Monday, January 12, 2009

Ukraine: A photo essay

Here's photographer Trix Rosen's essay - and wonderful photographs - on her August 2008 trip to Ukraine.

I learned about Rosen in a posting by Ruth Ellen Gruber, with a link to Gruber's own photos of Ukraine. Rosen used Gruber's book, Jewish Heritage Travel: A Guide to Eastern Europe, to organize her trip.

Rosen writes:

For me, a first-generation American, an artist, a photojournalist, and a historical preservation photographer, they have become a portal to rediscovering my own Jewish heritage.

She offers evocative photograph, arranged in albums, of the cemeteries located in Chernivtsi, Sadhora, Shahhorod, Kremenets, Sataniv and Medzhybizh.

Bet Hayyim - The House of Life

I could see hundreds of stones jutting out of the hills in all directions, leaning this way and that like silent figures pushing out toward the sun. In the distance, the worn grey, beige and brown graves were stark monuments, reminders of the people who had lived out their lives in this place, and died.

The cemeteries seemed to be swallowed up by nettles, wildflowers and hills of exuberant goldenrod. Where the ground had shifted, the displaced stones appeared as monoliths from some ancient civilization, left by time to lean against one another.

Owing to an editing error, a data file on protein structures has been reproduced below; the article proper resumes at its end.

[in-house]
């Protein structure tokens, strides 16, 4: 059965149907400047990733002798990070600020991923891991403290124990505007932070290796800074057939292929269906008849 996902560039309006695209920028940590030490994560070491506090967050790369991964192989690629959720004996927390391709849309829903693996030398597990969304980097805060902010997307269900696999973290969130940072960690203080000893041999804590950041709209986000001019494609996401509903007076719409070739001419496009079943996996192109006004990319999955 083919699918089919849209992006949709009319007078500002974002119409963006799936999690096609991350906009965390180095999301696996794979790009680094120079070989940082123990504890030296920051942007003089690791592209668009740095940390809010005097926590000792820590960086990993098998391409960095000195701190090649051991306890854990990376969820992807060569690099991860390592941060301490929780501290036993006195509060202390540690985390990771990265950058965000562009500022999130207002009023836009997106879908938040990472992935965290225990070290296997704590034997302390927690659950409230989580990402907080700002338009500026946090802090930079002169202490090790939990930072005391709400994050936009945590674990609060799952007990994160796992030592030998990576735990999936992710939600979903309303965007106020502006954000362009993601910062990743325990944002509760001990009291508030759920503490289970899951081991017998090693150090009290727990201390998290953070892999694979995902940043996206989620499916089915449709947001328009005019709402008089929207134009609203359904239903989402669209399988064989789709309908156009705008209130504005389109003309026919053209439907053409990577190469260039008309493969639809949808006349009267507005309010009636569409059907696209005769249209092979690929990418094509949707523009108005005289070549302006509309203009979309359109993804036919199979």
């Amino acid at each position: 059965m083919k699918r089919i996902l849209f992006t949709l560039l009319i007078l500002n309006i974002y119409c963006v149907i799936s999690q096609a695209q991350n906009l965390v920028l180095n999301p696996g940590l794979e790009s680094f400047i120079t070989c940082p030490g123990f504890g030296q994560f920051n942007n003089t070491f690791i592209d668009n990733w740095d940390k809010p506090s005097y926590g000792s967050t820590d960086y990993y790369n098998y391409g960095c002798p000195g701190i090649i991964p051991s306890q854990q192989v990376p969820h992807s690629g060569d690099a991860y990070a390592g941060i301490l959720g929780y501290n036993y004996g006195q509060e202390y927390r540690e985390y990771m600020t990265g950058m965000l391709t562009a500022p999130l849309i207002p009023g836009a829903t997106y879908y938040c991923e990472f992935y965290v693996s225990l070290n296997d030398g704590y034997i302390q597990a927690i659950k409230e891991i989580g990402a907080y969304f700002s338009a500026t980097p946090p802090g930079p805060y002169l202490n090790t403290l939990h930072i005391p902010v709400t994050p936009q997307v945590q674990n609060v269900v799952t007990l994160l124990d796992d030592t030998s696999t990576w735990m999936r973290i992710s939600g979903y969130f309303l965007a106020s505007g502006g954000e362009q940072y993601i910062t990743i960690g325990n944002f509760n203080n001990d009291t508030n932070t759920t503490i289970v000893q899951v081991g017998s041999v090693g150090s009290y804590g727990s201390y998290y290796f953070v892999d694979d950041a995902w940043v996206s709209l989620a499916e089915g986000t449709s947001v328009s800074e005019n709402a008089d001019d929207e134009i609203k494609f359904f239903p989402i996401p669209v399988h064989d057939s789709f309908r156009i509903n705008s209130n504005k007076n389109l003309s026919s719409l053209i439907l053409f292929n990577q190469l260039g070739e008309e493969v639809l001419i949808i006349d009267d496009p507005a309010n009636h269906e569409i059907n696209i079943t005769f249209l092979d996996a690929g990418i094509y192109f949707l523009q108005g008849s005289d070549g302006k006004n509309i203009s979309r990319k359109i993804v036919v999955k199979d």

In August 2008 I travelled to the Ukraine for the first time, to meet two of my friends and to visit Odessa, the birthplace of my father. My two-week visit became an exploration into the history of the once vast community of Eastern European Jews and the relics they had left behind.

This odyssey started in Kiev at the ravine in Babi Yar, and took me to the tombs of Rabbi Nachman in Uman and the Ba’al Shem Tov in Medzhybizh, two historic Hasidic pilgrimage sites associated with the Kabbalah. I crisscrossed the heartland, over 2000 kilometers, to visit cities, towns, and shtetls, and to photograph the carved tombstones in cemeteries dating back to the 1400’s.

She describes the tombstones and their carvings of animals and symbols.

Some epitaphs were intricately carved, the stones decorated in an elaborate Jewish script covering the entire surface; others held only the most minimal outline of the Star of David. Massive, six-foot-high sculptures of tree trunks with their branches cut off towered over the simpler stones. Some retained a residue of ochre and blue paint, (perhaps the final touch of the engravers and stonecutters), while others were covered only in lichen and moss. ...
The cemeteries - called Bet Hayyim (Hebrew for House of Life) - survived pogroms and Nazi murders of Jews who lived nearby. Read the complete essay at the link above.

1 comment:

  1. Thank you for bringing this essay and photos to light.